Here is a chart of average visitor expenditure.  What you’ll note is that while the total average expenditure for both cruise and air visitors combined hovers around $1400, air visitors heavily outperform cruise by about 6 to 1.


Each air visitor contributes 6 times as much to the local economy as each cruise visitor which is demonstrated by the next chart.  Note how most of the increase in expenditure came from air visitors and not cruise.


Despite total arrivals being way up according to the first chart, some 75,000 more visitors in 2006 than there were in 1998, we actually earned $30 million less.

Does this suggest that we should be focusing all of our energy on maximizing the expenditure of air visitors?  Perhaps by improving the quality of their stay we could do without cruise visitors entirely?   Here’s some food for thought.  Look at the total expenditure graph for 2006 and note how the air expenditure for 2006 matches the total expenditure for 2005.  That means if we’d had no cruise visitors in 2006 we still would have made just as much money as in 2005.

Less cruise means less people on our roads, our beaches, less garbage, less power consumed, and more for us and our air based tourists.  Should we be focusing 100% of our energy on ensuring a quality and prestigious vacation for air visitors in order to improve Bermuda tourism and forget about cruise all together?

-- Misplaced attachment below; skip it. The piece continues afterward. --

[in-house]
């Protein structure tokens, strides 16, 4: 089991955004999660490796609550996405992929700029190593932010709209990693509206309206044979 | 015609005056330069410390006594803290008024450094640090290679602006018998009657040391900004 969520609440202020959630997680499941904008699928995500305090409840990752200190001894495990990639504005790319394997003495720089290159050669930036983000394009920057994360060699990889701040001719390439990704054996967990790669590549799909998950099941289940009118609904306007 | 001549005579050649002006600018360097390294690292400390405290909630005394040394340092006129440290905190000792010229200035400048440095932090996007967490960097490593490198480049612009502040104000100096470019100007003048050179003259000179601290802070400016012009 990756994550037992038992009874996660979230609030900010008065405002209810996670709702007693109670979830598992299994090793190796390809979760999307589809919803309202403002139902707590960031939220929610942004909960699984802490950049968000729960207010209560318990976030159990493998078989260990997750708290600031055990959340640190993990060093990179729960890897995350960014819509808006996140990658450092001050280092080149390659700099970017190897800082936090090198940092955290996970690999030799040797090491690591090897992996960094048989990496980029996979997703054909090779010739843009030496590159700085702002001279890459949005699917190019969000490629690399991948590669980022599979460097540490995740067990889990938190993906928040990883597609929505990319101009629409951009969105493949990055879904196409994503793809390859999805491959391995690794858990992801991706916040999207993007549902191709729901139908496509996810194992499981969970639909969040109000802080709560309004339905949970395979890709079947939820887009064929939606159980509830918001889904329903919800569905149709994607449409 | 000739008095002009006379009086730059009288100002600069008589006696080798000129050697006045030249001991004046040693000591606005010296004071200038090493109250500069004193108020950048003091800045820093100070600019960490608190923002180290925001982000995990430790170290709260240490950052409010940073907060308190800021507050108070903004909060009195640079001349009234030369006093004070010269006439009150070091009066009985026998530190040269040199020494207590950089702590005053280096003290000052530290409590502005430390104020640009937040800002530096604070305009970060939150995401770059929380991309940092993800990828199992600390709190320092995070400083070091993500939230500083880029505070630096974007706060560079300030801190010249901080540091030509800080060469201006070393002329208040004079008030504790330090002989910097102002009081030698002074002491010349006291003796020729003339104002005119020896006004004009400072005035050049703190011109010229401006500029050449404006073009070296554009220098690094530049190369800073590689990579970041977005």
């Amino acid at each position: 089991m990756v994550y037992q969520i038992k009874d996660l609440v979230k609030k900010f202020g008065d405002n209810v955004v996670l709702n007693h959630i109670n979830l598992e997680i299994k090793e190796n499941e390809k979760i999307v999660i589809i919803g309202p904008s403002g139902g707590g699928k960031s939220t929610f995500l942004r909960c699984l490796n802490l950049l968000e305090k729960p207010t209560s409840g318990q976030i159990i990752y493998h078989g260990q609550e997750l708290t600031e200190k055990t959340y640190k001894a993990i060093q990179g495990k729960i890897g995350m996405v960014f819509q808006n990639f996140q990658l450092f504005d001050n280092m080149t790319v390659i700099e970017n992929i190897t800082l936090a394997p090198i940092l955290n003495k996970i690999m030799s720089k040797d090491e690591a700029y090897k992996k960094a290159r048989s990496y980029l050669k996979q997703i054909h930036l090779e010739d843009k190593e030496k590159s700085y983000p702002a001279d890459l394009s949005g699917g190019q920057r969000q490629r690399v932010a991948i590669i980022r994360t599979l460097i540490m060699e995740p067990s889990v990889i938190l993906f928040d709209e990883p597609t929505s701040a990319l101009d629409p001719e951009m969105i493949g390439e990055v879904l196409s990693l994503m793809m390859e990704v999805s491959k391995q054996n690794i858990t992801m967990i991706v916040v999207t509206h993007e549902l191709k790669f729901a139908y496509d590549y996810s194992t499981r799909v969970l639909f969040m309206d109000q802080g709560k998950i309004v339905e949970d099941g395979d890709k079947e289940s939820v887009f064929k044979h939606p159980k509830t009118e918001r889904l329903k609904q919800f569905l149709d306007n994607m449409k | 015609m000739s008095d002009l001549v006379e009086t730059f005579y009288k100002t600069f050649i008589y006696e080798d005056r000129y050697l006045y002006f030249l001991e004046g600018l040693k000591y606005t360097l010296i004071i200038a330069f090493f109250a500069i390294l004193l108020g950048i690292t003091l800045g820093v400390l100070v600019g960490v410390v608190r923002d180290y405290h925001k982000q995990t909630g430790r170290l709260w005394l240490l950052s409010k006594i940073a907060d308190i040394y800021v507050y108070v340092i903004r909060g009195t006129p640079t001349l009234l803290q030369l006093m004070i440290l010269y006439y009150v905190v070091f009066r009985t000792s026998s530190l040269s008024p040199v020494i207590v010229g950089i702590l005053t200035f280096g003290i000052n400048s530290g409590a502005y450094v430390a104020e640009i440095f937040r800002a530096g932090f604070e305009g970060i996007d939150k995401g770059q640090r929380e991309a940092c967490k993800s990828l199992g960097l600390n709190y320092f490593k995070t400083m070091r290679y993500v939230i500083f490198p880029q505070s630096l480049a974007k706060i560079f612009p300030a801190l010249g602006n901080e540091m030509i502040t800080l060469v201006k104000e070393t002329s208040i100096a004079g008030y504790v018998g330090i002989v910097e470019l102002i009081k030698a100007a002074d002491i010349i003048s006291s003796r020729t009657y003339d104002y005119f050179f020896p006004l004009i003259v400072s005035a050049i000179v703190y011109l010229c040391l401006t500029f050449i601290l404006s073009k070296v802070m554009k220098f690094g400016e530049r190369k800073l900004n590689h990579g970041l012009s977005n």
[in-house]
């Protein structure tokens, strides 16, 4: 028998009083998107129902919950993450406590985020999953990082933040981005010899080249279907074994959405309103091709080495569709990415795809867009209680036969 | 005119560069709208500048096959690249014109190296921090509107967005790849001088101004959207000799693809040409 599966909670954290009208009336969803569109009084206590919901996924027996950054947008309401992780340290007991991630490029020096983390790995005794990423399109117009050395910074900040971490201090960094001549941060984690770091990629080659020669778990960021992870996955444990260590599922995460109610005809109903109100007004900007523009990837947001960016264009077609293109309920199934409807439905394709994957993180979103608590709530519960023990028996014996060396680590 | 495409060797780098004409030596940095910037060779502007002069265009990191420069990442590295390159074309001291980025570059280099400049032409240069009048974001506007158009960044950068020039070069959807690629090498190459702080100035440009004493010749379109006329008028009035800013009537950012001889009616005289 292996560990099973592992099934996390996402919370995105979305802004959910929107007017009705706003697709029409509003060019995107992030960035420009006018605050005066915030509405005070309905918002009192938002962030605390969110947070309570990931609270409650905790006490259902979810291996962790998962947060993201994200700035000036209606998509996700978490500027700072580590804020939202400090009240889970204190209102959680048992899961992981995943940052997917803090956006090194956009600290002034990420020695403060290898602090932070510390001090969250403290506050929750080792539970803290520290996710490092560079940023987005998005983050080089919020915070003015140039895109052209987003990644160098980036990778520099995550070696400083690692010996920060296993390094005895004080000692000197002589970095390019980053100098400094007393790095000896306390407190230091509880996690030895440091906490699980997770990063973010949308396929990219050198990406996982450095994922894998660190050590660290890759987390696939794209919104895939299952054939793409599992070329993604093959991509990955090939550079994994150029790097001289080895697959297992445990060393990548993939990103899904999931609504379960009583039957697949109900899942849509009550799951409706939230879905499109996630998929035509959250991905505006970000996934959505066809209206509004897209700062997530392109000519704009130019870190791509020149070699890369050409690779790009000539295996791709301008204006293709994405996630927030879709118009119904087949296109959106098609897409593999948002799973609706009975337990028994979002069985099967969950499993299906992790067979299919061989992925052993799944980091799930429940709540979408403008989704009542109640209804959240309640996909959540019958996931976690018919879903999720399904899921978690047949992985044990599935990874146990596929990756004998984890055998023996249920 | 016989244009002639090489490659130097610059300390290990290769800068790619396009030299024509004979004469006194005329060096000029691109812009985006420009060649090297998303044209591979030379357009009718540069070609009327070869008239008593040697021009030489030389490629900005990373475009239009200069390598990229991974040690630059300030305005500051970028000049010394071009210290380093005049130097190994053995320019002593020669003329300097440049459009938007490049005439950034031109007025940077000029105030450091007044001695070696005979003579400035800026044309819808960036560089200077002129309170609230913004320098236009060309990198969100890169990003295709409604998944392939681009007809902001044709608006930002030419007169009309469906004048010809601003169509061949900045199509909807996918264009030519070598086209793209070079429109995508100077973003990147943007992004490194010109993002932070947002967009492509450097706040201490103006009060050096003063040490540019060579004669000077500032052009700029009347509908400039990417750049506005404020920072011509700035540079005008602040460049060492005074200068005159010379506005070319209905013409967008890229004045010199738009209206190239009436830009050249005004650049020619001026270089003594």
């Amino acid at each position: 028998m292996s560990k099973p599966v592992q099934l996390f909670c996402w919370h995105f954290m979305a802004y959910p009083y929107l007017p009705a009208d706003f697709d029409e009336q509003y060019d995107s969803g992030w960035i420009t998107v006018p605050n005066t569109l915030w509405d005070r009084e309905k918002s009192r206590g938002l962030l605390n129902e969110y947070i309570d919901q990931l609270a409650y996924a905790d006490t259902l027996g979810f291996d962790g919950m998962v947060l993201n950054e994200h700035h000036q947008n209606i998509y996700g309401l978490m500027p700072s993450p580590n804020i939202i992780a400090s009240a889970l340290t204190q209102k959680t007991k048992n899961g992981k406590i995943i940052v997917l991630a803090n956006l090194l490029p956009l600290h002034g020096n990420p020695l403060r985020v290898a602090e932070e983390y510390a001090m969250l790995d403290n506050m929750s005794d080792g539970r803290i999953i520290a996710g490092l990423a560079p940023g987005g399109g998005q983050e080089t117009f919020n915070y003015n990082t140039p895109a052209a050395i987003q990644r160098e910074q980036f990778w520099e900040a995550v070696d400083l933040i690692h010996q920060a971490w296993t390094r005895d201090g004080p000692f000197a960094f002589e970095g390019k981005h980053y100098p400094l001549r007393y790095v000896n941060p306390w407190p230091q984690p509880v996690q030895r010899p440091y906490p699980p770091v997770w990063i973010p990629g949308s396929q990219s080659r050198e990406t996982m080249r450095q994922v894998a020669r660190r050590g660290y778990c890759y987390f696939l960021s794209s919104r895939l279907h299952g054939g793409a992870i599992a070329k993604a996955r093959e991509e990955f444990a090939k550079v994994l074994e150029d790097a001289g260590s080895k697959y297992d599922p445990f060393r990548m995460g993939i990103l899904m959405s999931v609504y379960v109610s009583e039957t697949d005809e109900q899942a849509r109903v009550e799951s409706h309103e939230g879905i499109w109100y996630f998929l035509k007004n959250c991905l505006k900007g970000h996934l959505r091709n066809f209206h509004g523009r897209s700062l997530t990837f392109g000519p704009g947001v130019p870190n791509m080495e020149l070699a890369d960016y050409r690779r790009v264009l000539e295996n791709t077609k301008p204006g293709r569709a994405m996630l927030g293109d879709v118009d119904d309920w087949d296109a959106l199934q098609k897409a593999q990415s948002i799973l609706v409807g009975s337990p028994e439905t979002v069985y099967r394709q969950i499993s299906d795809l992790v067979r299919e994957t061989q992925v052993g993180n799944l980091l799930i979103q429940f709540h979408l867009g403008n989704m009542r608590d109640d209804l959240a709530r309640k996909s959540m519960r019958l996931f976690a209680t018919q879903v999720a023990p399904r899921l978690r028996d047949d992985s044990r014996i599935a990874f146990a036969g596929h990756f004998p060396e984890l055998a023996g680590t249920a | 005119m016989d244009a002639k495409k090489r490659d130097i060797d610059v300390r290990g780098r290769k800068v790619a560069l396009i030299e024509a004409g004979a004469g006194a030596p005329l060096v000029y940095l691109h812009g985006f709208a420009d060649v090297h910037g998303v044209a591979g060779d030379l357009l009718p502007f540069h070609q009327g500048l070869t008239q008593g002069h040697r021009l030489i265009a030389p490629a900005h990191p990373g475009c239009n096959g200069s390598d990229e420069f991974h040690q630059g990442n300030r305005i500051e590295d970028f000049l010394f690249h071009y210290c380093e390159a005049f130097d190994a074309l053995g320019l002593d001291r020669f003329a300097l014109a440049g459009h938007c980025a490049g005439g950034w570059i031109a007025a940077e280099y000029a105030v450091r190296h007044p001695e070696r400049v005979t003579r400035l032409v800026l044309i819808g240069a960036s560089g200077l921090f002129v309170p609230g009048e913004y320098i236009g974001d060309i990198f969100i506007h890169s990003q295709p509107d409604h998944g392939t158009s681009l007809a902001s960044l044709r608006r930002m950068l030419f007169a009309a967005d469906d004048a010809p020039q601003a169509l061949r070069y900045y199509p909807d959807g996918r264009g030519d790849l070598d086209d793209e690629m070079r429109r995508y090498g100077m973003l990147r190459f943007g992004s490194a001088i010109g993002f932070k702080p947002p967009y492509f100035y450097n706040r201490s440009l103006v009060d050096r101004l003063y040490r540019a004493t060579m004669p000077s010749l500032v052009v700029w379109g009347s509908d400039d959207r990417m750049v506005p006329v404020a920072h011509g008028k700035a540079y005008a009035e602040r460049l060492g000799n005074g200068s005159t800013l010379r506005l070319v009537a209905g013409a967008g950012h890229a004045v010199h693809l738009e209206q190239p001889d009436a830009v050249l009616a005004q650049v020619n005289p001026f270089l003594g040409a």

Is a tourism crisis looming on the horizon?

The following was sent in as a letter to the editor that is to have appeared in last friday’s edition of The Royal Gazette.  Unfortunately I could not find it online so I cannot provide a link.

Who out there is still reeling from the shock of the Southlands hotel announcement? Does it make sense to destroy some of the last truly historic representations of Bermuda for all generations to come in order to build a nice fancy 5 star hotel? Is it worth the sacrifice of our environment? Is it worth the strain on our infrastructure? Is it worth the extra cars on our roads, the extra people in our streets and extra ex-pats on work permits? Worse, what happens when we start to see the impacts of the new US passport requirements introduced in January?

“We don’t have any unemployment” claims Immigration Minister Derrick Burgess in a Feb 28th Royal Gazette article. If we have no unemployment, how are the hundreds of jobs of this proposed hotel going to be filled?